Music is extremely powerful. We all accept that it can affect our emotions and the way we feel, but science is showing that it has more direct effects on the brain as well, particularly when it is paired with wearables devices.
Brain.fm is a freemium auditory program designed to help people either focus, relax or sleep using AI-generated music. It’s users include students, insomniacs and athletes. Heavily steeped in scientific research, its creators have a history in making niche audio brainwave software for psychologists and researchers and their work includes patents on auditory brainwave stimulation and memory.
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I spoke to Brain.fm co-founder Adam Hewett, client and Olympic athlete Bobby Smith, and Junaid Kalmadi, who looks after business development for Brain.fm. Smith is using Brain.fm as part of his preparations for the 2016 Rio Olympics.
How does Brain.fm work?
Hewett explained their work is based on a number of audio principles that are combined using AI:
“First, if you’re listening via earbuds or headphones, you’ll notice right off the bat that the sounds seem as if they are moving around your head. The sounds will start out on the side but will move to where they seem as if they are coming from the front, about a book’s length or screen’s length away. This helps focus you on the task in front of you. In the case of relaxation or sleep, the sounds will seems as if they are swirling all about you, and this can simulate the way it feels to sway in a hammock or rock in a cradle, because the brain picks up balancing cues from the ears. It’s the first thing you’ll notice when you use Brain.fm.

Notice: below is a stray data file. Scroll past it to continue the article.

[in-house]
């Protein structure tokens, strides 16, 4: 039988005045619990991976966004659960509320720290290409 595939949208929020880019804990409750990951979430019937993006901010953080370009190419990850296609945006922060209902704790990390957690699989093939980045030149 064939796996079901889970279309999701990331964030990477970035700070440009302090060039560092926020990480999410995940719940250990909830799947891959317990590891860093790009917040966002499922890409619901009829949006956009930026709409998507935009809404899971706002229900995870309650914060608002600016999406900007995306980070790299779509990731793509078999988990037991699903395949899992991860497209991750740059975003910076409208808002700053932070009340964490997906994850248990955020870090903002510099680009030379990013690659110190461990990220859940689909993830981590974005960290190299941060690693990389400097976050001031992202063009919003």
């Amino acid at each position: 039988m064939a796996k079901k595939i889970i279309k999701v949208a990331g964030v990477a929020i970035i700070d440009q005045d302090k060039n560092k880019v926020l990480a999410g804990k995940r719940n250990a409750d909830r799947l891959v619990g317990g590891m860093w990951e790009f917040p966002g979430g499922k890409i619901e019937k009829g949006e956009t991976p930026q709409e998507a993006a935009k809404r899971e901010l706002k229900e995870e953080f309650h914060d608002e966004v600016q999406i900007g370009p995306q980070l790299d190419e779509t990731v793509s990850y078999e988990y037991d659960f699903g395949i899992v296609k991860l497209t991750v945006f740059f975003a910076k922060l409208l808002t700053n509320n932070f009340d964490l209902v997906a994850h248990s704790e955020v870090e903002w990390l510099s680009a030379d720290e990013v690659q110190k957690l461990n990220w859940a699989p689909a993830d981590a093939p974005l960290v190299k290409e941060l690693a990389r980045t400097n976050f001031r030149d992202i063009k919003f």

Next, we employ two little known auditory principles called Dynamic Attending Theory and ‘entrainment,’ where rhythms appear to have a more direct effect on the brain. You’ll notice that the rhythm is very consistent and that you quickly fall into a mental rhythm yourself — it’s easy to get into the “zone” using Brain.fm, and lose track of time as you focus on your work. But it’s not just the rhythms that you hear that matter: there are also very rapid, very precise rhythms embedded into the sound. You probably won’t even notice them, but if you try you may hear tiny flutters in the sound here and there. These modulations produce a direct effect on the brain that we can examine and confirm using EEG and MRI tests.
The AI is necessary because we wanted the music to be good! And good music is extremely complex to compose. In order to make these principles work for us, we had to find a way to synchronize every single note and beat to the goal of the session, with millisecond precision. It started out as an algorithm, but it rapidly became apparent that we needed something smart — something that could actually compose the music.”
Even athletes need to learn to focus and relax
Robby Smith, the U.S. Olympic wrestling team captain, is a Brain.Fm client. He explained how it’s been helpful in relaxation and sleep inducement: